[reading time: 12 minutes]
What if I told you that black Americans who score 1,000 on their SATs have an equal chance of admission into a university as white Americans who score 1,310 or Asian-Americans who score 1,450 in that same test? Would you call this practice “unfair”? Would you perhaps be outraged at this “racist” policy? After all, numbers are the only thing we can’t manipulate. It’s one or zero; black or white. When you score higher on a test than your neighbour, you’re smarter. That’s the reasoning behind using SAT numbers, drawn from the infamous 2009 book by Thomas Espenshade and Alexandra Radford, both sociologists at Princeton University, for political purposes.
They’re used by critics of affirmative action, a policy which has never been fully defined by politicians. Advocates argue affirmative action is necessary for three distinct reasons. It helps fight discrimination, past and present, against African-Americans and other ethnic minorities. It creates immediate opportunities for disadvantaged ethnic minorities. Finally, it ensures the diversification of university campuses and workplaces, leading to a more accurate representation of society.
In the 1990s, some states, led by California, launched a fight against the policy. In the end, eight of them banned the practice outright. Others, especially (white) Americans, have continued their fight against affirmative action in the courts. To this day, the Supreme Court has never actually scraped the entire practice. Looking at past rulings and the newly reshaped Court, opponents are hopeful that the ultimate win is within their grasps.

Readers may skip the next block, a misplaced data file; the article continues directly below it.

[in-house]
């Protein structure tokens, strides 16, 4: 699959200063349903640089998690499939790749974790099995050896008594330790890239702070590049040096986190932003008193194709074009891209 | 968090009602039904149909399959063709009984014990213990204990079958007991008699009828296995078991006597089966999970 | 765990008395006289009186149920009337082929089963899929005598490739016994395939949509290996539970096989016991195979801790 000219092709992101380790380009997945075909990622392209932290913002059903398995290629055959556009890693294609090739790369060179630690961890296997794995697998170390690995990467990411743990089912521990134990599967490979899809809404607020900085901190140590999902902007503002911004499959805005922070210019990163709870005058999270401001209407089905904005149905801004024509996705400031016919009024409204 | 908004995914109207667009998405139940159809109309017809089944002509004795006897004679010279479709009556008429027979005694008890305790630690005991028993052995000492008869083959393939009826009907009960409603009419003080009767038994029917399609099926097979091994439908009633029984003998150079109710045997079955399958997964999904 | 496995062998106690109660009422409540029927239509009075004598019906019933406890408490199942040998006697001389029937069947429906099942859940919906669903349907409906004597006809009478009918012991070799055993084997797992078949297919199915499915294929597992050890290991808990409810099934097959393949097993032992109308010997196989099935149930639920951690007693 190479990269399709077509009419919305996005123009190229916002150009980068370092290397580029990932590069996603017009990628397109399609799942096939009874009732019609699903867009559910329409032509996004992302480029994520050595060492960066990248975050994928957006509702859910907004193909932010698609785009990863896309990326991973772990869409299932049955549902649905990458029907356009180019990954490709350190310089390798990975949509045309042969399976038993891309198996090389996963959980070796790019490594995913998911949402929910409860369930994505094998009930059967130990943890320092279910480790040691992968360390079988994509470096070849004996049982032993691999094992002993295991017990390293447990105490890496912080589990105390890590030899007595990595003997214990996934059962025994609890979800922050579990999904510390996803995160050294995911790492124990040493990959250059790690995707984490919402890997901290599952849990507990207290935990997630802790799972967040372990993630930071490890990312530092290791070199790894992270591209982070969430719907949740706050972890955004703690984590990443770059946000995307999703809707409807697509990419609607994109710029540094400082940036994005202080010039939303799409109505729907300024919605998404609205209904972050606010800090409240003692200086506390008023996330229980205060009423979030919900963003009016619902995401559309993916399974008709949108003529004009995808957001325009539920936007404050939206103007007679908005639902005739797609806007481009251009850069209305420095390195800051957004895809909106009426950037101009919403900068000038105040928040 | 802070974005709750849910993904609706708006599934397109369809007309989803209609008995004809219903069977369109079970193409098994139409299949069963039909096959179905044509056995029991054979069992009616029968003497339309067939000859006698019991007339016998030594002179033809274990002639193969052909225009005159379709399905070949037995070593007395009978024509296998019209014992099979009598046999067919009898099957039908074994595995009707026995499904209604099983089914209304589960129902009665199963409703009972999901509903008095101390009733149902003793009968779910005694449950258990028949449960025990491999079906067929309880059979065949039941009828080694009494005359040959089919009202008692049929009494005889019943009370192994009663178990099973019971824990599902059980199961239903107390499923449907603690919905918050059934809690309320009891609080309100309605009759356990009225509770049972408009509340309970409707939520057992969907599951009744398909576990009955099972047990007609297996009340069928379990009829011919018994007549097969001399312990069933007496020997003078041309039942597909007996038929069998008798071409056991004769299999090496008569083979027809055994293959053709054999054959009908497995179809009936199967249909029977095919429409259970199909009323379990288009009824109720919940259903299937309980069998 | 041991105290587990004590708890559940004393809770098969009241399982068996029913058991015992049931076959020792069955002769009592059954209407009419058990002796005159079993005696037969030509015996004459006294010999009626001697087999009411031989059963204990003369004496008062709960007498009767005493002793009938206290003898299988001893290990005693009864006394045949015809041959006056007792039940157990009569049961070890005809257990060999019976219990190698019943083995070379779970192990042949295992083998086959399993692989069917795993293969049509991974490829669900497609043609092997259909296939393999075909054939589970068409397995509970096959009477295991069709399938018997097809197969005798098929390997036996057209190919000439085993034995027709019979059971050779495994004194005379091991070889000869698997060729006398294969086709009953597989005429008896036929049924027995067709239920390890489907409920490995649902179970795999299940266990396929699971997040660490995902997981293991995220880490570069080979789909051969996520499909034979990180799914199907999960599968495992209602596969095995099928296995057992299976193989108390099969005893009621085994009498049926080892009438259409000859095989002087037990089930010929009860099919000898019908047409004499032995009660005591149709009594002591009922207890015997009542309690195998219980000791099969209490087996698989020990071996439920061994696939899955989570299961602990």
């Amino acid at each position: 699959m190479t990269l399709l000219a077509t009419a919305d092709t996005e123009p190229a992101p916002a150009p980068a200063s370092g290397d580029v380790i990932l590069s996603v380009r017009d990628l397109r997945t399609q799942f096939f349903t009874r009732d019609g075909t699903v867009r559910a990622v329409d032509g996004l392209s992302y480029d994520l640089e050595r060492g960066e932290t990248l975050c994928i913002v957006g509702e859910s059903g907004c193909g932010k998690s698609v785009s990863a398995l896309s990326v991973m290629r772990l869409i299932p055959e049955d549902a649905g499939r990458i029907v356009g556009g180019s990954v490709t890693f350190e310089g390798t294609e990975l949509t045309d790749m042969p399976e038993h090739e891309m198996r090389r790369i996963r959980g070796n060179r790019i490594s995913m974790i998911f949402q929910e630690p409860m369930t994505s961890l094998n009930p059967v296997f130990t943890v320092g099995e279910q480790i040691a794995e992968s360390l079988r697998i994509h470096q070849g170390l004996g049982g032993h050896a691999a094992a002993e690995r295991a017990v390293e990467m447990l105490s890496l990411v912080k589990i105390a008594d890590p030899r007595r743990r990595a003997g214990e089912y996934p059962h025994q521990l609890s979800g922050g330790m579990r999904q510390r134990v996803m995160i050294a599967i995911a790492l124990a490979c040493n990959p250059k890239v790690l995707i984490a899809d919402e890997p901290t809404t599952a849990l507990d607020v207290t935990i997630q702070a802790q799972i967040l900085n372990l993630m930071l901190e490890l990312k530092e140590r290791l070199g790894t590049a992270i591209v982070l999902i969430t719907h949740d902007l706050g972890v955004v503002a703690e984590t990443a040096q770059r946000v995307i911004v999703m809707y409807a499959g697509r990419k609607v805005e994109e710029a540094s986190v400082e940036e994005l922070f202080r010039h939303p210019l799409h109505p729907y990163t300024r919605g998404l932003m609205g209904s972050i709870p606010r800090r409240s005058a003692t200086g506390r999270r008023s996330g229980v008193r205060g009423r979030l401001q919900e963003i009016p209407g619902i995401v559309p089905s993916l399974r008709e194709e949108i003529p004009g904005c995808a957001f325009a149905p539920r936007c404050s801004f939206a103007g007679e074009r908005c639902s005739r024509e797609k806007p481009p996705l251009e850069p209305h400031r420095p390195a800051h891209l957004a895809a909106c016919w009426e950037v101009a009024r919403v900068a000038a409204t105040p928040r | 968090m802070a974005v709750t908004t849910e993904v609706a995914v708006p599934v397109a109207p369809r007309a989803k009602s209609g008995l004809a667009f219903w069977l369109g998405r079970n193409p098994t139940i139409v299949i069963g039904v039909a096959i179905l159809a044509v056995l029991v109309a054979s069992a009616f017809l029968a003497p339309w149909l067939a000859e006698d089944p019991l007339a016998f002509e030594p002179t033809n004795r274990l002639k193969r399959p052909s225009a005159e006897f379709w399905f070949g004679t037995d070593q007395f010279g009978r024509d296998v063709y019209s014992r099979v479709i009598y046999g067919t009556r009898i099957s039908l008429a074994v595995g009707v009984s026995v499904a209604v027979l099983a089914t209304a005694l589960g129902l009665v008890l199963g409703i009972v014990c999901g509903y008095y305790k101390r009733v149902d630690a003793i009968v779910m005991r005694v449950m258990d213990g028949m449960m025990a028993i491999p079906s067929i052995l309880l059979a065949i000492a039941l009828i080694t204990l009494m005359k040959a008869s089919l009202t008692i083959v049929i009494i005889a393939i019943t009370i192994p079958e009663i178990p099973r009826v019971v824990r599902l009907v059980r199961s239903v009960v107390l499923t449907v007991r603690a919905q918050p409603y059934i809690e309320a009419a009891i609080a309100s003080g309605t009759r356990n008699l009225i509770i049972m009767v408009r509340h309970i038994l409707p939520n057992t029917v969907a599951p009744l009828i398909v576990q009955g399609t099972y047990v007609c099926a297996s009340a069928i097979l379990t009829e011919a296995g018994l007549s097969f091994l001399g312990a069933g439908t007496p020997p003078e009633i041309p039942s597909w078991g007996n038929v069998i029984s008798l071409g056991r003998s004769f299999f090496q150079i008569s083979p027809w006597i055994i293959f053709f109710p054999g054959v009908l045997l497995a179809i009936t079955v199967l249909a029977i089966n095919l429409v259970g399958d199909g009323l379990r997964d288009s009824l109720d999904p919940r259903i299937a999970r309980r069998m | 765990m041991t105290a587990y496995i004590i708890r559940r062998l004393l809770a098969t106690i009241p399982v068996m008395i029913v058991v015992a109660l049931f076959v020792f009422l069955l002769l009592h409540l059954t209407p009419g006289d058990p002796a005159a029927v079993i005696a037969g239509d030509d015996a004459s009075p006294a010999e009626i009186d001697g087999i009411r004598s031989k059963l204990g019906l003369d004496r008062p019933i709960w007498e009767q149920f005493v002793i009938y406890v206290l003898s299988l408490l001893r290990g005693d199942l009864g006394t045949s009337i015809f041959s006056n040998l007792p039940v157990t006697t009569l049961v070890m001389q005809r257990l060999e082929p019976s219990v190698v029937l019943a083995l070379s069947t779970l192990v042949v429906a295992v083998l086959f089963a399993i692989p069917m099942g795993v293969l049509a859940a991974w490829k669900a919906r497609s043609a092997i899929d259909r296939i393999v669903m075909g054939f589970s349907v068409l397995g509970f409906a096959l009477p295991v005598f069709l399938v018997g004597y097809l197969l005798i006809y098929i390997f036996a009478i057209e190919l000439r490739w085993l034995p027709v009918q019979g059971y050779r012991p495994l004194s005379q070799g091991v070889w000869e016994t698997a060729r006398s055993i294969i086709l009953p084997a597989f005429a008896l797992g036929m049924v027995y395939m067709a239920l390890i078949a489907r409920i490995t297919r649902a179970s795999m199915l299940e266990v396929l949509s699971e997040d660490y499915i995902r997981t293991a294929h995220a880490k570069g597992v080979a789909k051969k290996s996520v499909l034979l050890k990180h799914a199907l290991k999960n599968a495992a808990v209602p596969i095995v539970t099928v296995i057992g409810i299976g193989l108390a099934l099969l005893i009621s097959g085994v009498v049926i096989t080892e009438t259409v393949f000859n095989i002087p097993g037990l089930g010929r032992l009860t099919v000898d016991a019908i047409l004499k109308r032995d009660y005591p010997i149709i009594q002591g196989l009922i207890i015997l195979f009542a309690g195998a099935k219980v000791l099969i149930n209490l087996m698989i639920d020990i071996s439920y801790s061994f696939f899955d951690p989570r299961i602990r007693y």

In 1978, when the Justices were first faced with the question of affirmative action, they ruled schools could only consider race if it served a “compelling” interest, i.e., to diversify the student population. In Gratz v Bollinger (2003), the nation’s highest court struck down university admission race-based points systems. That same year in Grutter v Bollinger (2003), they ruled race could only be considered as one of several “factors that may contribute to student body diversity.” Affirmative action in admission should also be time-limited, Justice O’Connor wrote for the majority, lasting no longer than 25 years. A decade later, the issue went up to the Supreme Court for the third time, and Justices, yet again, narrowed its scope. In Fisher v University of Texas (2013), the Court introduced strict scrutiny tests for affirmative action policies. First, institutions must explain why diversification is (still) necessary. Second, they must offer reasonable explanations for why diversification can only be achieved through race-based affirmative action. Having lost her first challenge against the University of Texas, Fisher was in front of the Justices one more time in 2016. In Fisher v University of Texas (2016), the now retired Justice Kennedy limited affirmative action, writing for the majority that race could only ever be considered as a “factor of a factor of a factor.” It was a 4-3 decision (Scalia had passed away by the time the Court issued its ruling, and Kagan recused herself due to her previous work on this case as a Solicitor General), with Kennedy joining the remaining 3 “liberal” Justices. Considering the young “conservative” majority today sitting on the Court, the end of affirmative action does indeed look inevitable.